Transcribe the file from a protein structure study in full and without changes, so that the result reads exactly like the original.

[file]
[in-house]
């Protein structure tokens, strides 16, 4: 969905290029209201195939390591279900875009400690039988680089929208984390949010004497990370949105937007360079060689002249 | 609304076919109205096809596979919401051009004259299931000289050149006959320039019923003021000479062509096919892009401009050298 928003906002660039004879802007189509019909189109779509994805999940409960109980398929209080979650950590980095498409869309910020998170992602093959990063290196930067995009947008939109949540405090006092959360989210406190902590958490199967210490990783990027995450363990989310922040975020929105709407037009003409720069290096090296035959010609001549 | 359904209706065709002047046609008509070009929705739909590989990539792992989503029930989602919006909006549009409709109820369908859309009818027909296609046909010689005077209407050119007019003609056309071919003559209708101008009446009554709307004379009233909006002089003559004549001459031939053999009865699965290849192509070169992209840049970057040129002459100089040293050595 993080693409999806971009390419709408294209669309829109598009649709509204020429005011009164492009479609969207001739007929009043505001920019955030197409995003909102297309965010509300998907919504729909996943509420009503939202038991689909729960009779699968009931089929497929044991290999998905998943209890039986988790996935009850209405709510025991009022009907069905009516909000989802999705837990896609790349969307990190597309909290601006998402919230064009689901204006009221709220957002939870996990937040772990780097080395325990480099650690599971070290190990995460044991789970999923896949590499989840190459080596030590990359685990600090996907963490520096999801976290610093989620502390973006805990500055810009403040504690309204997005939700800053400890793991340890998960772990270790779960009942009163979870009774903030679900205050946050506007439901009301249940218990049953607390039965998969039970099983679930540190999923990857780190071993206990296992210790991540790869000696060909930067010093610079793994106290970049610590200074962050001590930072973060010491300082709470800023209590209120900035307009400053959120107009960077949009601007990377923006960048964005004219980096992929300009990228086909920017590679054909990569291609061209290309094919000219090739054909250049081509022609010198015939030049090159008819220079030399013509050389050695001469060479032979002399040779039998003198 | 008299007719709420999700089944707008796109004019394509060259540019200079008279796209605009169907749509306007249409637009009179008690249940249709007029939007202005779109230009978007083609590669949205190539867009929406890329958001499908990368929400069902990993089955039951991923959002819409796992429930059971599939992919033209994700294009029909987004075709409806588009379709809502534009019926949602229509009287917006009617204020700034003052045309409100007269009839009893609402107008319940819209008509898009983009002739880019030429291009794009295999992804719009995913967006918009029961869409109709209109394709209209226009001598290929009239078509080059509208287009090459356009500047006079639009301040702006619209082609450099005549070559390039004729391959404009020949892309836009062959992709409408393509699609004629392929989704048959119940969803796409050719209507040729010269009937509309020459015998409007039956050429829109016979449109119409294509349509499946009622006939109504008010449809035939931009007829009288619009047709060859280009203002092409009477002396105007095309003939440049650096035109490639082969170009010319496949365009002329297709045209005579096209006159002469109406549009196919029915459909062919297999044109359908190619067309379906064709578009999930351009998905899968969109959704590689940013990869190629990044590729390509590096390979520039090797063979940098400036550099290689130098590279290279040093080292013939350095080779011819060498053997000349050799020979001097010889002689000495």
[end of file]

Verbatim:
[in-house]
């Protein structure tokens, strides 16, 4: 969905290029209201195939390591279900875009400690039988680089929208984390949010004497990370949105937007360079060689002249 | 609304076919109205096809596979919401051009004259299931000289050149006959320039019923003021000479062509096919892009401009050298 928003906002660039004879802007189509019909189109779509994805999940409960109980398929209080979650950590980095498409869309910020998170992602093959990063290196930067995009947008939109949540405090006092959360989210406190902590958490199967210490990783990027995450363990989310922040975020929105709407037009003409720069290096090296035959010609001549 | 359904209706065709002047046609008509070009929705739909590989990539792992989503029930989602919006909006549009409709109820369908859309009818027909296609046909010689005077209407050119007019003609056309071919003559209708101008009446009554709307004379009233909006002089003559004549001459031939053999009865699965290849192509070169992209840049970057040129002459100089040293050595 993080693409999806971009390419709408294209669309829109598009649709509204020429005011009164492009479609969207001739007929009043505001920019955030197409995003909102297309965010509300998907919504729909996943509420009503939202038991689909729960009779699968009931089929497929044991290999998905998943209890039986988790996935009850209405709510025991009022009907069905009516909000989802999705837990896609790349969307990190597309909290601006998402919230064009689901204006009221709220957002939870996990937040772990780097080395325990480099650690599971070290190990995460044991789970999923896949590499989840190459080596030590990359685990600090996907963490520096999801976290610093989620502390973006805990500055810009403040504690309204997005939700800053400890793991340890998960772990270790779960009942009163979870009774903030679900205050946050506007439901009301249940218990049953607390039965998969039970099983679930540190999923990857780190071993206990296992210790991540790869000696060909930067010093610079793994106290970049610590200074962050001590930072973060010491300082709470800023209590209120900035307009400053959120107009960077949009601007990377923006960048964005004219980096992929300009990228086909920017590679054909990569291609061209290309094919000219090739054909250049081509022609010198015939030049090159008819220079030399013509050389050695001469060479032979002399040779039998003198 | 008299007719709420999700089944707008796109004019394509060259540019200079008279796209605009169907749509306007249409637009009179008690249940249709007029939007202005779109230009978007083609590669949205190539867009929406890329958001499908990368929400069902990993089955039951991923959002819409796992429930059971599939992919033209994700294009029909987004075709409806588009379709809502534009019926949602229509009287917006009617204020700034003052045309409100007269009839009893609402107008319940819209008509898009983009002739880019030429291009794009295999992804719009995913967006918009029961869409109709209109394709209209226009001598290929009239078509080059509208287009090459356009500047006079639009301040702006619209082609450099005549070559390039004729391959404009020949892309836009062959992709409408393509699609004629392929989704048959119940969803796409050719209507040729010269009937509309020459015998409007039956050429829109016979449109119409294509349509499946009622006939109504008010449809035939931009007829009288619009047709060859280009203002092409009477002396105007095309003939440049650096035109490639082969170009010319496949365009002329297709045209005579096209006159002469109406549009196919029915459909062919297999044109359908190619067309379906064709578009999930351009998905899968969109959704590689940013990869190629990044590729390509590096390979520039090797063979940098400036550099290689130098590279290279040093080292013939350095080779011819060498053997000349050799020979001097010889002689000495």